By taking advantage of Perspective’s built-in components, we were able to put together the entire screen in only a few hours. The screen is comprised of four basic views: Train Control, Automatic Control, Flasher Control, and a view to display feedback from the most recently pinged stop on the track. Without much configuration, these views scale well on a normal HD monitor, and by default, the sizes flex to fit a number of screen widths.
We were also to create a more mobile-friendly screen in a matter of minutes by taking the views we had developed for our desktop-oriented client and adding them to a carousel (one of the new components added to the Perspective module). The Carousel allows users to quickly swipe through the same control screens we already designed in an easy, intuitive way.
In Manual Mode, the user can select the train’s direction and speed, as well as start/stop the train. We were able to put this screen together with only a few simple components: Multi-state buttons, labels, a slider, and an LED Display.
The Automatic Mode View allows the user to select stations for the train to stop at as well as how long to dwell at those stops for. Additionally, the user can tell the train to go to a position and then stop there from that screen. That screen is also built simply and quickly using Perspective’s built-in components.
The Train Control screen also features a readout for the mode of the train, which updates in real time to reflect the operating mode of the train. Building components is made simple by using one of Ignition’s core, foundational features: a powerful and flexible tag and property binding structure. In this case, we used a simple expression binding to map the Control Mode tag from our PLC to a series of string values.
A simple switch statement that allows the user to quickly turn a status integer into a string value to display the operating mode
This could also have been accomplished using another new feature built into Ignition 8, Transforms. Transforms give developers added capabilities to turn a value from a binding into any number of useful properties, and make it even simpler and quicker to make components dynamic in your Ignition Project. We used a Map Transform to change the background color on our Mode Display.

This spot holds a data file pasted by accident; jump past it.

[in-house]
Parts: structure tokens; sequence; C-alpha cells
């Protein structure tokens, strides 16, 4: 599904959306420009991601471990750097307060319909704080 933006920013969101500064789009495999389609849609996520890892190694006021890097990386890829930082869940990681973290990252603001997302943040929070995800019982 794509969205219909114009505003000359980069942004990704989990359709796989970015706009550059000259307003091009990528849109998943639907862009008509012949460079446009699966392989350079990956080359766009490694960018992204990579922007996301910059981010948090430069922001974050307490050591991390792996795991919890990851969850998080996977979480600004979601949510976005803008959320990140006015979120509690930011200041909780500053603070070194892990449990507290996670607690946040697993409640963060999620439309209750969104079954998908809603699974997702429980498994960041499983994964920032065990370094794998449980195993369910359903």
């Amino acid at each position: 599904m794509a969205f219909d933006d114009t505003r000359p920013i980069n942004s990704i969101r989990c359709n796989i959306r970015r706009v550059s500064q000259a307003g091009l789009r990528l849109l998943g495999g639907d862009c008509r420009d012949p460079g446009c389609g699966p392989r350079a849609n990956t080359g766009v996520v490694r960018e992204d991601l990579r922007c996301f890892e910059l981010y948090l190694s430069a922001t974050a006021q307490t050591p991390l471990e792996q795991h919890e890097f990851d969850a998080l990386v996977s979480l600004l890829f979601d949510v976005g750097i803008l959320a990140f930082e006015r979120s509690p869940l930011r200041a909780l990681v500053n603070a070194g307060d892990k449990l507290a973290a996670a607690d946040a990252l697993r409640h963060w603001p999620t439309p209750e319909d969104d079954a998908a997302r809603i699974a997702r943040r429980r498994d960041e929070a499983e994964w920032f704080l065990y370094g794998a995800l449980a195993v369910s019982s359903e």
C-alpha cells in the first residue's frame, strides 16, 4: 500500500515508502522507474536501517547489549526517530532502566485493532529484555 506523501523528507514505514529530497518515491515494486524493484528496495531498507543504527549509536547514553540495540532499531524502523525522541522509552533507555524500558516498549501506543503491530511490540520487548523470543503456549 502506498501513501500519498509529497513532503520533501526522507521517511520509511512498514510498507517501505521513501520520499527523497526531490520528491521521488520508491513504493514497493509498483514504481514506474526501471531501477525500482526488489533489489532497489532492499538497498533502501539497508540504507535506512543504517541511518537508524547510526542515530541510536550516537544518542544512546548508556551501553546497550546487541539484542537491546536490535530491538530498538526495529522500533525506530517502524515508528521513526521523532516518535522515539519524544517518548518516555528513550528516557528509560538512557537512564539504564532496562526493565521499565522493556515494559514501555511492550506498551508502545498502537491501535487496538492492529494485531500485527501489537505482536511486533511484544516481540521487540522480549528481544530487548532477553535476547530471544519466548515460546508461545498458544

A simple Map Transform to map the operating mode of the train to the background color of the mode display component. Notice that when the Output Type is set to Color, Ignition automatically provides a series of color selection tools.
Whenever the train is in motion, there is also a status view that shows the most recently pinged stop along the train track. To build this display, we spun up a couple of quick custom images to display the location of the train. Since Perspective also allows custom images, we were able to quickly build a simple animation using our own graphics of our system. This feature is also useful for building specialized displays. For example, if you had a complex graphic of a custom system component or piece of hardware, you could easily drop it into Ignition Perspective and animate it using the powerful image tools.
Overall, using the Ignition Perspective module, we were able to quickly and easily create a set of powerful and good-looking HMI screens for our model railroad. Ignition Perspective provided us a full catalog of visual components, a powerful binding system to connect them to our PLC tags, and a thoughtful new set of tools to arrange the components to be flexible and compatible with a wide array of screens and devices. Additionally, because Perspective is browser-based, we were able to run the control panel without installing any additional software, and share the page easily to peers in our office by just sending them a web link.